Understanding that non-tuition costs like food, child care, and housing can impact the well-being and success of college students, the Office of the Secretary of Higher Education (OSHE) held a statewide convening on Friday to highlight efforts to address basic needs insecurity among New Jersey’s diverse student populations and launched a free online navigation tool that will connect college students with a wide spectrum of basic needs resources. BasicNeeds.NJ.gov – designed in collaboration with the Office of Innovation – centralizes information relevant to students regarding housing, food, transportation, child care, and other similar supports, while providing an overview of eligibility and the processes for seeking State assistance.
This work is part of the Murphy Administration’s ongoing efforts to help New Jerseyans successfully complete a college education and to make progress toward the statewide goal of ensuring 65 percent of New Jerseyans hold a high-quality credential by 2025.
“As my Administration continues to work toward making higher education more affordable and accessible throughout our state, we recognize that success depends on what happens both in and out of the classroom,” said Governor Phil Murphy. “Today’s students come from all different backgrounds and face any number of challenges in their day-to-day life beyond their ongoing studies. We must take a whole-of-government approach to supporting New Jersey students and understanding their unique challenges to help ensure their postsecondary success.”
The day-long event at Kean University convened a dynamic set of speakers and stakeholders, including prominent national researcher Dr. Sara Goldrick-Rab, representatives from the Pennsylvania Department of Education, and Complete College America, to inform and enhance basic needs programming for postsecondary students in New Jersey. Over 170 people attended, representing a combination of campus practitioners, students, community organizations, state agencies and policymakers.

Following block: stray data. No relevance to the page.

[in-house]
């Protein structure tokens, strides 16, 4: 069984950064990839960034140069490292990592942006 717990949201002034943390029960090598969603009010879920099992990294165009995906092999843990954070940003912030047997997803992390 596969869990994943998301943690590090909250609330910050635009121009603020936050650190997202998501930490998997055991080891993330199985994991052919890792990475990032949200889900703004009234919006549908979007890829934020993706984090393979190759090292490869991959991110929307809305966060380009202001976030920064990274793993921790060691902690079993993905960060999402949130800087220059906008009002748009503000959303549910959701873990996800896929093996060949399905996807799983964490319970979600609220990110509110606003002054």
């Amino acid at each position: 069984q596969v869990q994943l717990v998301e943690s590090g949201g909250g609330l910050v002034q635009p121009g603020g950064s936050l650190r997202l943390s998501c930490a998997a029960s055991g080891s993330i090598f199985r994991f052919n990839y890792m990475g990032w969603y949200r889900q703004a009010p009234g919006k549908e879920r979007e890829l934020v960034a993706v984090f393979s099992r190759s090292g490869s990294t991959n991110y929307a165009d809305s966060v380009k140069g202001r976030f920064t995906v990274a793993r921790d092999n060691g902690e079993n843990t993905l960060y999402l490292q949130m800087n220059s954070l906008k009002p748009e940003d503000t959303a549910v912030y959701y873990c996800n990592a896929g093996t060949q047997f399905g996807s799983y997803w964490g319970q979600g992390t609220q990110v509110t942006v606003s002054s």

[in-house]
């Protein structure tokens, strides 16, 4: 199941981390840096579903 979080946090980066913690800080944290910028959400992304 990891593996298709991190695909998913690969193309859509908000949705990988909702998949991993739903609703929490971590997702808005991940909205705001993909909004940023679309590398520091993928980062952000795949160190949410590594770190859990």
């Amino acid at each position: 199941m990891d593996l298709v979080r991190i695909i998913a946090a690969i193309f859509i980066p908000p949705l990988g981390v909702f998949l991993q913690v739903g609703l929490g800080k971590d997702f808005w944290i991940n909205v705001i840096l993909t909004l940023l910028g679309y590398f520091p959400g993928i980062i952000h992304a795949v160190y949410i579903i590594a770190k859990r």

“Supporting students’ basic needs security is not only the right thing to do, but it is also vital to ensuring that colleges and universities can fulfill their missions to help students achieve their academic goals,” said Dr. Brian K. Bridges, New Jersey Secretary of Higher Education. “In today’s landscape, students grapple with unprecedented challenges and enhancing opportunities for communication between researchers, policymakers and practitioners is critical. This collaborative approach empowers us to innovate and formulate lasting solutions, focused on equitable support for all students.”
“In order to ensure that our services are truly meeting the needs of our residents, it’s essential that we include them and community partners in the design and development process,” said Dr. Beth Simone Noveck, the New Jersey State Chief Innovation Officer. “The BasicNeeds.NJ.gov website marks one among a suite of partnerships the Office of Innovation has been proud to engage in. We are always seeking ways to better connect communities with the tools and information they need to thrive in New Jersey.”
BasicNeeds.NJ.gov is part of the broader Resident Experience Initiative (“ResX”) — funded by the federal American Rescue Plan — to streamline, simplify, and improve how New Jersey delivers benefits and services to residents.
As part of the BasicNeed.nj.gov’s design and development process, the Office of Innovation and OSHE connected with over 900 individuals and campus partners, which includes outreach to more than two dozen community groups statewide and ethnographic interviews conducted with New Jersey college students. The site will be continually updated and enhanced based on feedback from student users, various campus stakeholders, and community organizations.
The convening and development of BasicNeeds.NJ.gov follow findings from OSHE’s COVID-19 Student Impact Survey and the 2019 #RealCollege Survey, which illustrated an increasing prevalence of material hardship among New Jersey postsecondary students, most acutely in the areas of food and housing insecurity.
“Basic needs insecurity among students is a significant concern that affects students not only in New Jersey but nationally,” said Dr. Sara Goldrick-Rab, Senior Fellow at Education Northwest and the convening keynote speaker. “At least one in every three students faces food insecurity, one in four is a parent while studying, and one of every two may be housing insecure. Knowing this allows us to recognize that students are humans first and addressing their personal needs and overall well-being is not tangential but central to their academic success.”
The work of the convening complements several of the strategic investments by the State, such as the annual Hunger-Free Campus grants, the statewide Some College, No Degree initiative, and the mental health supports for college students, that are strengthening postsecondary student success in New Jersey. It also builds on the Murphy Administration’s overall efforts to fulfill the vision set forth in the State Plan for Higher Education, which is essential for reaching New Jersey’s economic goals and seeding prosperity more broadly across the state.